The Military Families Career Path Program is part of Safety 2.0, the Code Council’s signature initiative to welcome a new generation of members and leaders to the building safety professions. The military career program helps veterans who are transitioning to civilian life and their family members learn more about building safety career options. The program’s webpage explains the options available to returning veterans and their families and includes a toolkit to help them each step of the way.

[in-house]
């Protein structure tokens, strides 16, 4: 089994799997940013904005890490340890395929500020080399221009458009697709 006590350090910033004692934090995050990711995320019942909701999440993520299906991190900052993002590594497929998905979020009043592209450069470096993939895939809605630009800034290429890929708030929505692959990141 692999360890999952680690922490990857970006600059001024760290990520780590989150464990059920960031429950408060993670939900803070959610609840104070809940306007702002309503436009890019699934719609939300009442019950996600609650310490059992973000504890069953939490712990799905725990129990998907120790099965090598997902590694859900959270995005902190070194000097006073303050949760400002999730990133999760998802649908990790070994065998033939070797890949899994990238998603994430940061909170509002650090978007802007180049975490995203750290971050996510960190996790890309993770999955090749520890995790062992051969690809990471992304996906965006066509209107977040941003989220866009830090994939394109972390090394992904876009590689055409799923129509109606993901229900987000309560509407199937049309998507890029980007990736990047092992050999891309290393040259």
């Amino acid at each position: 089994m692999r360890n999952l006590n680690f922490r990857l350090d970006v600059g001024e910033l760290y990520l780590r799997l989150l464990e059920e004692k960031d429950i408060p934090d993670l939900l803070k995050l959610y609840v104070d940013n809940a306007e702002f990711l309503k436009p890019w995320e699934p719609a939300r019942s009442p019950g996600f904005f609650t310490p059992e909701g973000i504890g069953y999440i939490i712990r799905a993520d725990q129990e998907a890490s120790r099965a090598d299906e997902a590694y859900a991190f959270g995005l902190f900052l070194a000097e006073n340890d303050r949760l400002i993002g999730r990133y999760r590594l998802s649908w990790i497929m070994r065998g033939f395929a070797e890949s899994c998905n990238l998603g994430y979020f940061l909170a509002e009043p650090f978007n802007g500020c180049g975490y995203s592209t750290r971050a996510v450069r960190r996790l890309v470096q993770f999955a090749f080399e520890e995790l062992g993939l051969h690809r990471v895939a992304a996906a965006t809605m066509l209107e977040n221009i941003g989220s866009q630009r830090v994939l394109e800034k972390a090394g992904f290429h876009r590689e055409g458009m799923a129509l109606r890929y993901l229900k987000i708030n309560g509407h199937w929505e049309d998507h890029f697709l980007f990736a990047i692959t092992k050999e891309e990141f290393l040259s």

Individuals who enter military service develop skill sets ideally suited to the building safety profession – attention to detail, a strong work ethic, technical knowledge and teamwork. Military family members often have the necessary skills for the building safety profession such as discipline, organization and commitment to a cause. As the building industry experiences a loss of 80 percent of its existing skilled workforce over the next 15 years, a tremendous opportunity exists for military family members and veterans looking to enter the civilian workforce. In fact, many veterans have chosen this career path. A survey of Code Council members revealed that 50 percent of respondents had previously served in the military.